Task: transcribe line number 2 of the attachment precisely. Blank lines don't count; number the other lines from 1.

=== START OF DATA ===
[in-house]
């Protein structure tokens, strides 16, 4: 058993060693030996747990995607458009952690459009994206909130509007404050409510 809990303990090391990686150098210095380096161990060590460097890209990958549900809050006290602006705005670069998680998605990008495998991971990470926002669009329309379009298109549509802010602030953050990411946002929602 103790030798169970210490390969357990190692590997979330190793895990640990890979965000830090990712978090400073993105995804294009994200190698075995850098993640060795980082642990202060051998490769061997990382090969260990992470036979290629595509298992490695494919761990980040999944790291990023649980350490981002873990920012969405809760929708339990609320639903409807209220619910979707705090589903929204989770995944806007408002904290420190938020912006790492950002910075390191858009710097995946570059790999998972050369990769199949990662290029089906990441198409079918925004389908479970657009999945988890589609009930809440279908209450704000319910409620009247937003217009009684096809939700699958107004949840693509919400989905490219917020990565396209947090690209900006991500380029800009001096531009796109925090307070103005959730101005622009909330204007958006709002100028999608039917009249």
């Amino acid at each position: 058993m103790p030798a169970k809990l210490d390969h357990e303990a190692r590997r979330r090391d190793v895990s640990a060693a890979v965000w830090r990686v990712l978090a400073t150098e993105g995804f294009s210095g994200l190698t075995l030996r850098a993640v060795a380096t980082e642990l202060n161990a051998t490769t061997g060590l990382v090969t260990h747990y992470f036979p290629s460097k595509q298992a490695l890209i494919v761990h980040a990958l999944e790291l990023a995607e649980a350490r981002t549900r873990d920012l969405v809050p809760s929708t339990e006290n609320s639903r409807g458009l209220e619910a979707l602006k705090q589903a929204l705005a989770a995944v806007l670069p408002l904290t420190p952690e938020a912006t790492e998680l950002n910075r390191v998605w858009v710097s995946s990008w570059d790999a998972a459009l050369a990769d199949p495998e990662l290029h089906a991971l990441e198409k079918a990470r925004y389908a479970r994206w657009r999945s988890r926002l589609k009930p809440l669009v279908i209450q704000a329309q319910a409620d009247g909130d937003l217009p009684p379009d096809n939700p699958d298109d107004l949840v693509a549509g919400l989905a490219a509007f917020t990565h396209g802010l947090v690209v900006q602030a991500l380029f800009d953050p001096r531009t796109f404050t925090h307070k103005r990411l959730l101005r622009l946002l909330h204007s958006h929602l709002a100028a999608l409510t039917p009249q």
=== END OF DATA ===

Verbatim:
């Protein structure tokens, strides 16, 4: 058993060693030996747990995607458009952690459009994206909130509007404050409510 809990303990090391990686150098210095380096161990060590460097890209990958549900809050006290602006705005670069998680998605990008495998991971990470926002669009329309379009298109549509802010602030953050990411946002929602 103790030798169970210490390969357990190692590997979330190793895990640990890979965000830090990712978090400073993105995804294009994200190698075995850098993640060795980082642990202060051998490769061997990382090969260990992470036979290629595509298992490695494919761990980040999944790291990023649980350490981002873990920012969405809760929708339990609320639903409807209220619910979707705090589903929204989770995944806007408002904290420190938020912006790492950002910075390191858009710097995946570059790999998972050369990769199949990662290029089906990441198409079918925004389908479970657009999945988890589609009930809440279908209450704000319910409620009247937003217009009684096809939700699958107004949840693509919400989905490219917020990565396209947090690209900006991500380029800009001096531009796109925090307070103005959730101005622009909330204007958006709002100028999608039917009249």